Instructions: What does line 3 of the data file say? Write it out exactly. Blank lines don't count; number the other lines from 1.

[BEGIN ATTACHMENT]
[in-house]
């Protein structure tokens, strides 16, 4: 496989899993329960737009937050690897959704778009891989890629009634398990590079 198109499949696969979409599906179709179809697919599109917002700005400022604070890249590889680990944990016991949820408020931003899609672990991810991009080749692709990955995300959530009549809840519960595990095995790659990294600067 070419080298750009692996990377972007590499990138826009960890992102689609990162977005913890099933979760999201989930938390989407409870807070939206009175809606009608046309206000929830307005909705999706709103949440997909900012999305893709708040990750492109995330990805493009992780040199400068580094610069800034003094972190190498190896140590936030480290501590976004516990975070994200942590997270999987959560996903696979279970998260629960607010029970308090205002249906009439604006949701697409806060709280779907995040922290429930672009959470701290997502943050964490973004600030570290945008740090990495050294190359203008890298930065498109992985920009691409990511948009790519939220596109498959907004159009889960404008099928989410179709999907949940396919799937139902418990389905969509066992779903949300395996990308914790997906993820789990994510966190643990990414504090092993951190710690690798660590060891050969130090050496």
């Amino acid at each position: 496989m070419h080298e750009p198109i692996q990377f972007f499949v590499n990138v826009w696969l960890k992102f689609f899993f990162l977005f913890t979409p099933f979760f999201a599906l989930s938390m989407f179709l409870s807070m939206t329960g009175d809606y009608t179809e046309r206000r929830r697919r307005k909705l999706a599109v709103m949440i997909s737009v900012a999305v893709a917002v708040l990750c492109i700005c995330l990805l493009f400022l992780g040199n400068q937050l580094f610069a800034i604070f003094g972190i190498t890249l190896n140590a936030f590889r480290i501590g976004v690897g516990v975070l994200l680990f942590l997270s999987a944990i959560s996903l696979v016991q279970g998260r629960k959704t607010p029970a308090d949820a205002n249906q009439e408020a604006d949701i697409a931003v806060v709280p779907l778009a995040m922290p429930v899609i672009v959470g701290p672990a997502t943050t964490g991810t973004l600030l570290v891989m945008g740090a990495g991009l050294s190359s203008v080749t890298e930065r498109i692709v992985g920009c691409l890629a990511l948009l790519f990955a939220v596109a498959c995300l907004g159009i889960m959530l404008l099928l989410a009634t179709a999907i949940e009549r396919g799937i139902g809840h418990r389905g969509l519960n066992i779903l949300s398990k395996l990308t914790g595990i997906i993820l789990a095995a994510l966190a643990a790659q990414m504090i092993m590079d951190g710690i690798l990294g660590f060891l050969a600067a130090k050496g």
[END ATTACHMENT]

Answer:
């Amino acid at each position: 496989m070419h080298e750009p198109i692996q990377f972007f499949v590499n990138v826009w696969l960890k992102f689609f899993f990162l977005f913890t979409p099933f979760f999201a599906l989930s938390m989407f179709l409870s807070m939206t329960g009175d809606y009608t179809e046309r206000r929830r697919r307005k909705l999706a599109v709103m949440i997909s737009v900012a999305v893709a917002v708040l990750c492109i700005c995330l990805l493009f400022l992780g040199n400068q937050l580094f610069a800034i604070f003094g972190i190498t890249l190896n140590a936030f590889r480290i501590g976004v690897g516990v975070l994200l680990f942590l997270s999987a944990i959560s996903l696979v016991q279970g998260r629960k959704t607010p029970a308090d949820a205002n249906q009439e408020a604006d949701i697409a931003v806060v709280p779907l778009a995040m922290p429930v899609i672009v959470g701290p672990a997502t943050t964490g991810t973004l600030l570290v891989m945008g740090a990495g991009l050294s190359s203008v080749t890298e930065r498109i692709v992985g920009c691409l890629a990511l948009l790519f990955a939220v596109a498959c995300l907004g159009i889960m959530l404008l099928l989410a009634t179709a999907i949940e009549r396919g799937i139902g809840h418990r389905g969509l519960n066992i779903l949300s398990k395996l990308t914790g595990i997906i993820l789990a095995a994510l966190a643990a790659q990414m504090i092993m590079d951190g710690i690798l990294g660590f060891l050969a600067a130090k050496g």